Best of the Woody Guthrie centennial coverage

WOODIE GUTHRIE (1912-1967).“I hate songs that make you think you were born to lose—songs that poke fun at you on account of your bad luck or hard traveling.”
Woody Guthrie

LIKE WOODY GUTHRIE IN HIS PRIME, ReadTheSpirit aims to inspire—to give you the fuel you need to boost your spirits and make fresh connections in our world. So, at major milestones (like the ascension of Walter Cronkite to CBS’s network chair 50 years ago), we gather tips on the very best media we can find. When Mike Wallace died in April, we reported on an aspect of his career largely missing in other news media—his tough take on religion. Right now, Woody Guthrie’s famous songs are ringing out for the centennial of his birth on July 14, 1912. On his birthday approached, Google-News reported that there were more than 22,000 newsy centennial items, photos and stories floating around the Internet. That’s just a small portion of the 42 million Web pages mentioning Woody. So here is …

The Best of
Woody Guthrie
Centennial Coverage

Our favorite piece on Woody?
It’s the poem about Woody written by singer-songwriter (and lifelong Guthrie fan) John Mellencamp. A few of Mellencamp’s lines:
This bird don’t mind volunteering
Is not afraid to lose
Is too moral to be a whore
And too honest to steal
But cares enough to write it all down in song

And, leave it to the Brits! As usual, some of the best journalism about the Woody centennial comes from British newspapers. Perhaps their perspective is clearer, when peering at Woody’s life and legacy from across the Atlantic. The London-based Telegraph has published a number of stories, including this one that provides both biographical background and smart analysis. The Telegraph writes, in part: This Land is Your Land is now considered by many to be America’s alternative national anthem. Woody Guthrie has been mythologized as a dust bowl troubadour, a spiky-haired, boxcar-riding, hitchhiking king of the open road, clutching a guitar emblazoned with “This Machine Kills Fascists”. But Guthrie the man was more contradictory, calculating and complex than Woody the myth. “Woody was not an icon, he was an iconoclast,” argues Billy Bragg. “I see him as the halfway point between Walt Whitman and Bob Dylan.” (NOTE: That Telegraph story also includes links to even more about Guthrie, Springsteen, Dylan and Lomax.)

Confused about Woody allegedly being a “Communist”? Let’s put those poisonous old accusations to rest, shall we? Of all the commentaries sorting out this issue, we especially like the column by veteran religion newswriter Jeffrey Weiss, who writes in part: While Woody was sympathetic to many avowed communist goals, he was too loose a cannon for any canon. Yup: the Communists wouldn’t let Woody be an official Communist, even if he’d really wanted to join. Turns out the Communist bosses were right: Woody would have made a terrible commie.

Some commentators look deeper. That includes Tom Watson, a scholar and journalist who occasionally writes for Forbes, certainly not a left-leaning publication by any means! Tom’s column was among the most thoughtful in the past week, including these lines: Guthrie wrote songs for and about outsiders. And though the U.S. remains an aspirational society in terms of both wealth and social standing, most people are still outsiders. Since the Great Recession of 2008 and its echoes of the 1930s, social movements both online and off have become more earnest in using the language of the outsiders—words Woody Guthrie worked into his songs of the 30s and 40s. When Tom Morello led a virtual army of guitarists through the streets of Manhattan earlier this year in one of the last big public moments of the Occupy Wall Street movement (to date) it was a given that one of the tunes the musical collective played was Guthrie’s This Land Is Your Land, the classic alternative national anthem.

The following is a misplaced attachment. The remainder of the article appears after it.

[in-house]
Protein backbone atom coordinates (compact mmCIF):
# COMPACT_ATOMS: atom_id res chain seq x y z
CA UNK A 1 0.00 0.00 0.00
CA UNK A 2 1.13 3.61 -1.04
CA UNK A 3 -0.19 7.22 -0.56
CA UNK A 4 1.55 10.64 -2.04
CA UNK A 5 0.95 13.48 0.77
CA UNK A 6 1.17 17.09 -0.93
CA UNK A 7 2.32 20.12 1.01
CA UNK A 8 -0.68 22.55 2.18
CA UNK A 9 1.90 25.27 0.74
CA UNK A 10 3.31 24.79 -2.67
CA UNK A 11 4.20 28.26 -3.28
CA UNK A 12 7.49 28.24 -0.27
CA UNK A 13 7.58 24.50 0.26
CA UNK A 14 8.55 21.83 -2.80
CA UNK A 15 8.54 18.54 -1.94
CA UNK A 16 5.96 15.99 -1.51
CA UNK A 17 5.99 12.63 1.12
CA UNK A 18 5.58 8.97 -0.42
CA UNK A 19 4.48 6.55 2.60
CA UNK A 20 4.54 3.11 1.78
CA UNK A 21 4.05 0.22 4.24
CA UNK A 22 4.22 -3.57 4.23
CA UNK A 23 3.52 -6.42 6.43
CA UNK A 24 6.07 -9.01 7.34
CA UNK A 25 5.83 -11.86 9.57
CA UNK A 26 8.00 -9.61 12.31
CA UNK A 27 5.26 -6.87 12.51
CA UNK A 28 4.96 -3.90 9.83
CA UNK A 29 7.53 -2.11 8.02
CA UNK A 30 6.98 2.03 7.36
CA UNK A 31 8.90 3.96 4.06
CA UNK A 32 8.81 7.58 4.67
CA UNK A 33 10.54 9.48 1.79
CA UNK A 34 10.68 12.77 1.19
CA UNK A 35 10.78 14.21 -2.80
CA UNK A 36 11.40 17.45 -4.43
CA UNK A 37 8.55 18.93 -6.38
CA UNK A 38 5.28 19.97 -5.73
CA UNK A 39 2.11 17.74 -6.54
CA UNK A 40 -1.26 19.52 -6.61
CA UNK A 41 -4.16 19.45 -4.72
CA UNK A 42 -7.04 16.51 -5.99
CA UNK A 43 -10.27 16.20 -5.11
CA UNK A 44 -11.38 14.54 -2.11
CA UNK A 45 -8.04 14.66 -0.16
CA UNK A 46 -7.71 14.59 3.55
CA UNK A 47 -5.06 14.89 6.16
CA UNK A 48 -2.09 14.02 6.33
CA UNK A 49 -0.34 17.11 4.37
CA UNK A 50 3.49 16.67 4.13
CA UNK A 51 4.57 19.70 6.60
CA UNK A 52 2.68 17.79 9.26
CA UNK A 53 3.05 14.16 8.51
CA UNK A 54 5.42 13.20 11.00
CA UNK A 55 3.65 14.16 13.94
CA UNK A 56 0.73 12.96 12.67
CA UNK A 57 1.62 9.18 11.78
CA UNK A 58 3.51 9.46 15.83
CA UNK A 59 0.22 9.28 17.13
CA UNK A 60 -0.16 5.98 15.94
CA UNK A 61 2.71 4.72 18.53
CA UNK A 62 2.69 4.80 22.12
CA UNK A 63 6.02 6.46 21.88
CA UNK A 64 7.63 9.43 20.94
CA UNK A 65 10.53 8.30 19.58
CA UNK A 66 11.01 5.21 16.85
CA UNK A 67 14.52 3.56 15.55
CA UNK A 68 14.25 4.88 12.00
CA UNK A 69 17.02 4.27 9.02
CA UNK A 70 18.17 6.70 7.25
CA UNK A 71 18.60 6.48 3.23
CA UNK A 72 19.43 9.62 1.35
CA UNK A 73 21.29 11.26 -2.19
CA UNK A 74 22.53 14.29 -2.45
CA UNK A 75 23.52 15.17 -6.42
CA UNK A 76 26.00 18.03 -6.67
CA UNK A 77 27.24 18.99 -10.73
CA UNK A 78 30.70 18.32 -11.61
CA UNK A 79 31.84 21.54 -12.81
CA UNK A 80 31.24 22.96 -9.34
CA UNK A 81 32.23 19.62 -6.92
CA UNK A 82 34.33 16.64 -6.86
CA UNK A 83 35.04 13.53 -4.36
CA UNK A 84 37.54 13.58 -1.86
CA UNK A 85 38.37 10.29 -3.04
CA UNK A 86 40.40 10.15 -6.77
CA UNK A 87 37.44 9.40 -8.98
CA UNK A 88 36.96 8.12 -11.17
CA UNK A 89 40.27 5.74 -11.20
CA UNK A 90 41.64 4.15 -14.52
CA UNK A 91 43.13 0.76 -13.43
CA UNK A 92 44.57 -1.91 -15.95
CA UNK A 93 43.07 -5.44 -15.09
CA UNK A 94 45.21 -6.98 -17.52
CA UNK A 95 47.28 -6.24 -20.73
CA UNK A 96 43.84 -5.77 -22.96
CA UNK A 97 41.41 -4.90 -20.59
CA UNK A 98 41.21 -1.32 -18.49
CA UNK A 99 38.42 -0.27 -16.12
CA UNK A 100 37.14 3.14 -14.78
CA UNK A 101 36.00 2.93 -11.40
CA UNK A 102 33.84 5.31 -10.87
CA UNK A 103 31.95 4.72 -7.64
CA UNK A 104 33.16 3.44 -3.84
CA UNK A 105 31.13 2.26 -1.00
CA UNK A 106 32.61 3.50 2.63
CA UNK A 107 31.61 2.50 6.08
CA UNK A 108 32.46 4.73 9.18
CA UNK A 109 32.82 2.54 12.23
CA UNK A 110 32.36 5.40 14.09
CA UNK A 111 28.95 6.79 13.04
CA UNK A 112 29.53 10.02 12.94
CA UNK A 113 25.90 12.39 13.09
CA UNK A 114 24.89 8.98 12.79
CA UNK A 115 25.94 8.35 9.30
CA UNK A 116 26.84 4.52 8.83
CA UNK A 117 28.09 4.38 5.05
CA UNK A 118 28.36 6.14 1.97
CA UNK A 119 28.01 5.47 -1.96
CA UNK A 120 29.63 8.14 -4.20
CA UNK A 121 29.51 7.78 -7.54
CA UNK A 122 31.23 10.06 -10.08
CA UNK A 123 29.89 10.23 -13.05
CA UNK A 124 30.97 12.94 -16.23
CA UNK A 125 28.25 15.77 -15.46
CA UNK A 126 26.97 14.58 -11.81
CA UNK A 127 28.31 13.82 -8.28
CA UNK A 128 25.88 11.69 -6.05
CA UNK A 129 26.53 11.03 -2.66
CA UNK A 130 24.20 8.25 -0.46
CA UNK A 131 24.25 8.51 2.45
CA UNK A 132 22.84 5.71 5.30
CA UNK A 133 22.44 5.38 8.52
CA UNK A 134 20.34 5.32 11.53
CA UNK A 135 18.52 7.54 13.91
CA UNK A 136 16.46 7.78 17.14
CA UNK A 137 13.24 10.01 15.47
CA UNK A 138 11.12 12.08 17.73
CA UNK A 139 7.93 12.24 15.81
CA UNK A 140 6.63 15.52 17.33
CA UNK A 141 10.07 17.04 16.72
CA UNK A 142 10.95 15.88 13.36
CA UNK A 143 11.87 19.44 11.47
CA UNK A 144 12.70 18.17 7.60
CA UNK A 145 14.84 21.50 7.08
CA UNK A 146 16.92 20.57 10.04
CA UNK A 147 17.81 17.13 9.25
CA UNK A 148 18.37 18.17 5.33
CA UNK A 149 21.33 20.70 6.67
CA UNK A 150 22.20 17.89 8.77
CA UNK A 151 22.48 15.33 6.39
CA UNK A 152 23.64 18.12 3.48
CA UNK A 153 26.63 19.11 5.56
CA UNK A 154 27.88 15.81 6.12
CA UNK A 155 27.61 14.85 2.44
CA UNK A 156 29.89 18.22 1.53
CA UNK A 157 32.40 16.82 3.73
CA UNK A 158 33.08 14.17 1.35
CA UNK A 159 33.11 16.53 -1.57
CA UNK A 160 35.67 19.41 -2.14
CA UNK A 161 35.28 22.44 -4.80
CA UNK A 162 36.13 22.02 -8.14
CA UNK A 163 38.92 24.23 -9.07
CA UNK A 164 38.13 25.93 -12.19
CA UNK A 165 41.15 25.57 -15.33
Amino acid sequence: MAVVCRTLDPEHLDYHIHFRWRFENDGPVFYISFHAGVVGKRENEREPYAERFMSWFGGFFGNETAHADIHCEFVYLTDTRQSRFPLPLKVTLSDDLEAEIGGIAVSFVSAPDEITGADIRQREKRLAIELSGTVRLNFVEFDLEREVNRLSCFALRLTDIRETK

Is the world really celebrating? Sure thing! That’s the conclusion of Reuters in a column that was posted on the MSNBC website along with a new photo of Woody’s famous son Arlo. The Reuters story includes these words: This year, from California and New York to Germany and Italy, the man dubbed the “Dust Bowl troubadour” is being analyzed and fondly remembered at Guthrie centennial gatherings great and small. Not bad for a singer and songwriter who was a commercial flop, despite writing the iconic American song “This Land is Your Land.”

Musician Charlie Maguire offers an eloquent tribute to Woody Guthrie’s passion and his talent as a songwriter in the Minneapolis Star Tribune website. Maguire writes in part: Along with his no-nonsense, piston-engine melodies, it’s Woody’s words we love. They are the plainly sung simple words written by a man who knew what he wanted to say, and just said it. Woody used words carefully chosen for clarity and dignity, like he knew that his work would be heard and read by generations unknown to him, in languages he could not fathom, and on devices he could not imagine.

Are you looking for a photo of Woody that you can use in your own media? You’re planning a blog post, a home-made greeting card, a slide show for a group you lead? Wikimedia Commons shares two high-res versions of Woody playing his “This Machine Kills Fascists” guitar in his prime. Those photos are free to use and reproduce. And, of course, don’t miss Wikipedia’s jam-packed bio page on Woody. That page includes even more photos related to Woody, plus a complete Discography and loads more.

Originally published at, an online magazine covering religion and cultural diversity.

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